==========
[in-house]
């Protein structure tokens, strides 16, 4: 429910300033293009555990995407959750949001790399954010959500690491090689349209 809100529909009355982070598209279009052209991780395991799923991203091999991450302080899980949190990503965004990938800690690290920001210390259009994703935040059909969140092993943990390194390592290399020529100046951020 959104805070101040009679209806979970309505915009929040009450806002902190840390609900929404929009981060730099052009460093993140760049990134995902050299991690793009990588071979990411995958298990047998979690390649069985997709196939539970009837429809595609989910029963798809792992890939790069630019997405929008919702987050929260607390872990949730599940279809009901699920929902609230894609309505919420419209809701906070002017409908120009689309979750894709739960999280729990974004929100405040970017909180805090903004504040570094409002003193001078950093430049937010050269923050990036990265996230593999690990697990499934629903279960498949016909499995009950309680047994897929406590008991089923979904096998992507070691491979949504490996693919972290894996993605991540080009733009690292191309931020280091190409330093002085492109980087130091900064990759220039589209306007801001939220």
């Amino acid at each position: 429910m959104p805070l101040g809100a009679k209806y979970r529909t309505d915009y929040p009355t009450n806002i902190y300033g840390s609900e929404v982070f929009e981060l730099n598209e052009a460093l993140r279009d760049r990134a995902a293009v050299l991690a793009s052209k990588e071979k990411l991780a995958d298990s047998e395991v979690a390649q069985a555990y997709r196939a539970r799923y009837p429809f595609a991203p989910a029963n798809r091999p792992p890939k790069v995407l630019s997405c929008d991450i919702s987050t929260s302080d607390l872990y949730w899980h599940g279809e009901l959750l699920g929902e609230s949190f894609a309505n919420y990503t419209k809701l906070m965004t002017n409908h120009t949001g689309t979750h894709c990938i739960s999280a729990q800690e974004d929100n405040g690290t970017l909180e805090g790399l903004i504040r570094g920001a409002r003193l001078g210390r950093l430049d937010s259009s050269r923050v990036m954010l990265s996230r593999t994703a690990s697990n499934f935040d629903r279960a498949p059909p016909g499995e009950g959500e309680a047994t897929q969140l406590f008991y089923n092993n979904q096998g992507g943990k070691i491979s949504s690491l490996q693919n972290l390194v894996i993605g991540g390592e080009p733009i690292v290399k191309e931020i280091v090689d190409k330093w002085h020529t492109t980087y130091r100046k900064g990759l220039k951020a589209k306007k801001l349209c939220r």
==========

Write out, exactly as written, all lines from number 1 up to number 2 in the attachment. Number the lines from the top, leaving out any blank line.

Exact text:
[in-house]
């Protein structure tokens, strides 16, 4: 429910300033293009555990995407959750949001790399954010959500690491090689349209 809100529909009355982070598209279009052209991780395991799923991203091999991450302080899980949190990503965004990938800690690290920001210390259009994703935040059909969140092993943990390194390592290399020529100046951020 959104805070101040009679209806979970309505915009929040009450806002902190840390609900929404929009981060730099052009460093993140760049990134995902050299991690793009990588071979990411995958298990047998979690390649069985997709196939539970009837429809595609989910029963798809792992890939790069630019997405929008919702987050929260607390872990949730599940279809009901699920929902609230894609309505919420419209809701906070002017409908120009689309979750894709739960999280729990974004929100405040970017909180805090903004504040570094409002003193001078950093430049937010050269923050990036990265996230593999690990697990499934629903279960498949016909499995009950309680047994897929406590008991089923979904096998992507070691491979949504490996693919972290894996993605991540080009733009690292191309931020280091190409330093002085492109980087130091900064990759220039589209306007801001939220």